New in the Hastings Center Report

March 20, 2017

Bioethics and Populism: How Should Our Field Respond?

Mildred Z. Solomon and Bruce Jennings

Authoritarian populism is on the rise, posing a real threat to constitutional democracies worldwide. Fueled by ethnic and nationalistic extremism, these emerging movements are highly polarized, antidemocratic and exclusionary. The field of bioethics is uniquely positioned to contribute to the rebuilding of the communal and civic foundations upon which constitutional democracy rests. This essay makes a vital case for a renewed commitment to justice and civic deliberation in the field of bioethics. Mildred Z. Solomon is president of The Hastings Center; Bruce Jennings is a senior advisor.

Enrolling in Clinical Research While Incarcerated: What Influences Participants' Decisions?

Paul P. Christopher, Lorena G. Garcia-Sampson, Michael Stein, Jennifer Johnson, Josiah Rich, and Charles Lidz

We know surprisingly little about how (and why) prisoners choose to participate in medical research. This study sought to better understand their motives. Through semistructured interviews, the study found that prisoner-participants face many of the same issues as nonincarcerated participants when determining whether or not to enroll in clinical research, but they are also subject to unique influences that may leave them vulnerable to exploitation. While none of the participants reported coercion, many described enrolling in clinical research to obtain access to better health care, which raised some concerns.

Another Voice: Coercion and Access to Health Care Keramet Reiter

When prisoners' basic needs are unmet, how can we be certain that their decision-making is uncoerced? In this response to "Enrolling in Clinical Research While Incarcerated," Keramet Reiter, of the School of Law at the University of California, Irvine, reconsiders the question of coercion for prisoner-participants in clinical research.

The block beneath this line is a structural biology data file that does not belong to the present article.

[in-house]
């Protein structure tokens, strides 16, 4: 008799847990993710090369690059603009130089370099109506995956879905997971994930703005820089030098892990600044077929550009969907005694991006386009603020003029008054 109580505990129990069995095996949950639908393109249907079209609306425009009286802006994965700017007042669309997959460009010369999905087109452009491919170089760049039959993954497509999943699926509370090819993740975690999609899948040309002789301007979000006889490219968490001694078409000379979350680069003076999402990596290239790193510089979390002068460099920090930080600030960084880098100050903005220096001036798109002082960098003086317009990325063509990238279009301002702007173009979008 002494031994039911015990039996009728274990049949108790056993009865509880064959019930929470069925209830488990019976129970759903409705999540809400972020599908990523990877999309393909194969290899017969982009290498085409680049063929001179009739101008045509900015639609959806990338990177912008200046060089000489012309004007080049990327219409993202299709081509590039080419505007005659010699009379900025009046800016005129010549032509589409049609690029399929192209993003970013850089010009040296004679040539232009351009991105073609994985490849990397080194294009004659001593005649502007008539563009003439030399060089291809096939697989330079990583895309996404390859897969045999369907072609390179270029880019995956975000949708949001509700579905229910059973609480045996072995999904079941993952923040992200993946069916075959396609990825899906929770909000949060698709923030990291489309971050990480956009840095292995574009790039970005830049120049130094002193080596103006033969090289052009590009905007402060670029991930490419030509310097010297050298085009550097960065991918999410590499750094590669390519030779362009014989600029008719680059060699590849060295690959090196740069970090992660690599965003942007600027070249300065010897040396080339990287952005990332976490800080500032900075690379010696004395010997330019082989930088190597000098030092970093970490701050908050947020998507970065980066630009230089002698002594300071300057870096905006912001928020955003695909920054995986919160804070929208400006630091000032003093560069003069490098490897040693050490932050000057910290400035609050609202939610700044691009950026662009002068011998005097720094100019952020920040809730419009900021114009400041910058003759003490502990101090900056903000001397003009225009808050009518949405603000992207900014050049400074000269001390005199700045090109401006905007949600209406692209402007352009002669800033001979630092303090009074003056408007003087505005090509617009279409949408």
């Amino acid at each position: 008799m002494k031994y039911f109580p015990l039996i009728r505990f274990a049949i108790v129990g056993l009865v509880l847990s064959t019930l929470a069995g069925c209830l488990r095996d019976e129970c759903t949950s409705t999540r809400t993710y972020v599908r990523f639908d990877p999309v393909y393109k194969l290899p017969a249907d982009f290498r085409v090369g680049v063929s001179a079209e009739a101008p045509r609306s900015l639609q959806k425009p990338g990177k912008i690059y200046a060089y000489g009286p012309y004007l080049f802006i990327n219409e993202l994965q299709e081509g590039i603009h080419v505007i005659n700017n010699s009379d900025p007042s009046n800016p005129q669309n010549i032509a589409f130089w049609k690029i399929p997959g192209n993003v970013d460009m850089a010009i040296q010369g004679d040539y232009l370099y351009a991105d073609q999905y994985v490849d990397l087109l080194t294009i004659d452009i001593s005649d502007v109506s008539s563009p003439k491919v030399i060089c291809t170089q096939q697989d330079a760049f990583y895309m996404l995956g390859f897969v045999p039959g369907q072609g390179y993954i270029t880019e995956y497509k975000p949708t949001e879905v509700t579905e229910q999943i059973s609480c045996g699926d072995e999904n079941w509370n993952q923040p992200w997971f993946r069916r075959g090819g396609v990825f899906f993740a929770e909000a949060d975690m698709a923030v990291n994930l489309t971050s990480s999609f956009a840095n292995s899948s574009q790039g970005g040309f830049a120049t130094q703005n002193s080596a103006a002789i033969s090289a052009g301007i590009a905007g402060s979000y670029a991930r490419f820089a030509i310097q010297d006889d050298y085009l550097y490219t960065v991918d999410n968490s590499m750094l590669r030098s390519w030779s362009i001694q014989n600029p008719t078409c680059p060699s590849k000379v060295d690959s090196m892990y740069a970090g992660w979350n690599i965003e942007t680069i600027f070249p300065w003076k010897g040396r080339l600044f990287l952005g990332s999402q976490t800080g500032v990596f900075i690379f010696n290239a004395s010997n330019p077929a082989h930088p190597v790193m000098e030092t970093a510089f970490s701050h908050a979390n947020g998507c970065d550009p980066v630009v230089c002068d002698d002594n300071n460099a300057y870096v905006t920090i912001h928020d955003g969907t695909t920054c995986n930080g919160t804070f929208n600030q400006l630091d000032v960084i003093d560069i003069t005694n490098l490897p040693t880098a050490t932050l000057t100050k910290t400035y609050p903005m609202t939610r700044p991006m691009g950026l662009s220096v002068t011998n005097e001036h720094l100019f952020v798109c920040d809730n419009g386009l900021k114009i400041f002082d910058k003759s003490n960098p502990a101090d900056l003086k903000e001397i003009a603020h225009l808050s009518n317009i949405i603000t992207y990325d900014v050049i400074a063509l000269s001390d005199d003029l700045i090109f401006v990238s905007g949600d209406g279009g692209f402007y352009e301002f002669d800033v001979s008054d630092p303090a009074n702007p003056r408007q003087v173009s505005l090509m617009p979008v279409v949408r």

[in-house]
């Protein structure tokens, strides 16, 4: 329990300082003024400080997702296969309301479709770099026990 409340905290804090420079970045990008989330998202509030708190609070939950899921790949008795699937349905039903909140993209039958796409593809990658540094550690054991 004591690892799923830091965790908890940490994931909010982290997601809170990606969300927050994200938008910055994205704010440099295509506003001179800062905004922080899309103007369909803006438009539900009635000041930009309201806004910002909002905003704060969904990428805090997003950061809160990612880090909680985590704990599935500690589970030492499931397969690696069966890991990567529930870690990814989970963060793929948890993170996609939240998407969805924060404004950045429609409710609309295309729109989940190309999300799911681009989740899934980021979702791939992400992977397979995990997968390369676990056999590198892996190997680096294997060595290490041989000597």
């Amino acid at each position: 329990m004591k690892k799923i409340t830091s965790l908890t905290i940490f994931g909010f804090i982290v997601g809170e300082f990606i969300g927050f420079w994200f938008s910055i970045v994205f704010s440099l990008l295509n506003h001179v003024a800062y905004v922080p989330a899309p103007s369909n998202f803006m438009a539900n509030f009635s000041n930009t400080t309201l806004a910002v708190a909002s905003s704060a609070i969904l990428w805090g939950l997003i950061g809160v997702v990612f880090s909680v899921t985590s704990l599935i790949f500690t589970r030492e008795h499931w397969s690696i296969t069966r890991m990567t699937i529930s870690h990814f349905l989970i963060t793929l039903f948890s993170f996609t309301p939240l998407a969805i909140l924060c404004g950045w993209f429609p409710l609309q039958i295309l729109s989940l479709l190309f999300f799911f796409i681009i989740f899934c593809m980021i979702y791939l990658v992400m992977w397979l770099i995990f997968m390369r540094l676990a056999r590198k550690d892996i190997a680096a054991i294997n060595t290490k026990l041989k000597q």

Toward an Ethically Sensitive Implementation of Noninvasive Prenatal Screening in the Global Context

Jessica Mozersky, Vardit Ravitsky, Rayna Rapp, Marsha Michie, Subhashini Chandrasekharan, and Megan Allyse

By analyzing placental DNA circulating in maternal blood, noninvasive prenatal screening using cell-free DNA can provide information about fetal chromosomal disorders without posing a risk to the fetus. The majority of the literature on this screening tool has considered it from a primarily European or North American perspective. Emerging from a four-day international workshop on the implications of expanded access to cell-free DNA screening, this article highlights eight key insights from a global context, considering ethical, legal, social, economic, clinical, and practical issues.

Also in this issue:

"Best Evidence Aside: Why Trump's Executive Order Makes America Less Healthy,""Justifying Clinical Nudges," Case Study ("Managing Opioid Withdrawal for Hospital Patients in Custody"), and In Practice ("The Clue").
-end-
Contact Susan Gilbert, Director of Communications
The Hastings Center
845-424-4040 x244
gilberts@thehastingscenter.org

The Hastings Center

Related Health Care Articles from Brightsurf:

Study evaluates new World Health Organization Labor Care Guide for maternity care providers